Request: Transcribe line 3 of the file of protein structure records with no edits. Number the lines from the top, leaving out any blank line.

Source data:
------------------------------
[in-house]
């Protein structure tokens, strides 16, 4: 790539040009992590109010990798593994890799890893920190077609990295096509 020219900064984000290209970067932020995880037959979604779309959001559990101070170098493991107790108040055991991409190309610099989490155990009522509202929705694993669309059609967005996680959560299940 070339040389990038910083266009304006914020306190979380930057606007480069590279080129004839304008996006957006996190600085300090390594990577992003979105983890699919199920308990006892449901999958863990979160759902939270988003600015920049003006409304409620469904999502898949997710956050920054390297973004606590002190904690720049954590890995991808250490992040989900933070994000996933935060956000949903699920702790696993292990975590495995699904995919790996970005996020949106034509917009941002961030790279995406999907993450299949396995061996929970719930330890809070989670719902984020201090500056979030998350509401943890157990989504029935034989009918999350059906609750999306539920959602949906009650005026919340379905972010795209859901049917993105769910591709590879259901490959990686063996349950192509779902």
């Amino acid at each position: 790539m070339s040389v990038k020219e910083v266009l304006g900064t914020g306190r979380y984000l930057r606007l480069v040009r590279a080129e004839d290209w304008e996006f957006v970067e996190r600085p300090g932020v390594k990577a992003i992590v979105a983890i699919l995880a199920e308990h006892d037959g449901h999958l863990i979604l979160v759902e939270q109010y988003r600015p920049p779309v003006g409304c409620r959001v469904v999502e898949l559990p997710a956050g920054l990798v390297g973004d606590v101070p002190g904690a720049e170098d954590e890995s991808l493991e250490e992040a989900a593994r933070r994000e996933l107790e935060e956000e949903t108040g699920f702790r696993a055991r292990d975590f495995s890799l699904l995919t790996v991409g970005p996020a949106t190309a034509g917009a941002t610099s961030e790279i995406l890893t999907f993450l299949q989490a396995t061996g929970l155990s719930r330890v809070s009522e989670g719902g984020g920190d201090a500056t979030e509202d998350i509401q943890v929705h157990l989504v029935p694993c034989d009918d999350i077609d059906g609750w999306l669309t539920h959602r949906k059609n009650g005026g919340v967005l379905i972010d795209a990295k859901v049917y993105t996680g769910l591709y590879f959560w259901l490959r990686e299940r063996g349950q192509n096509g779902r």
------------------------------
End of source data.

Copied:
């Amino acid at each position: 790539m070339s040389v990038k020219e910083v266009l304006g900064t914020g306190r979380y984000l930057r606007l480069v040009r590279a080129e004839d290209w304008e996006f957006v970067e996190r600085p300090g932020v390594k990577a992003i992590v979105a983890i699919l995880a199920e308990h006892d037959g449901h999958l863990i979604l979160v759902e939270q109010y988003r600015p920049p779309v003006g409304c409620r959001v469904v999502e898949l559990p997710a956050g920054l990798v390297g973004d606590v101070p002190g904690a720049e170098d954590e890995s991808l493991e250490e992040a989900a593994r933070r994000e996933l107790e935060e956000e949903t108040g699920f702790r696993a055991r292990d975590f495995s890799l699904l995919t790996v991409g970005p996020a949106t190309a034509g917009a941002t610099s961030e790279i995406l890893t999907f993450l299949q989490a396995t061996g929970l155990s719930r330890v809070s009522e989670g719902g984020g920190d201090a500056t979030e509202d998350i509401q943890v929705h157990l989504v029935p694993c034989d009918d999350i077609d059906g609750w999306l669309t539920h959602r949906k059609n009650g005026g919340v967005l379905i972010d795209a990295k859901v049917y993105t996680g769910l591709y590879f959560w259901l490959r990686e299940r063996g349950q192509n096509g779902r």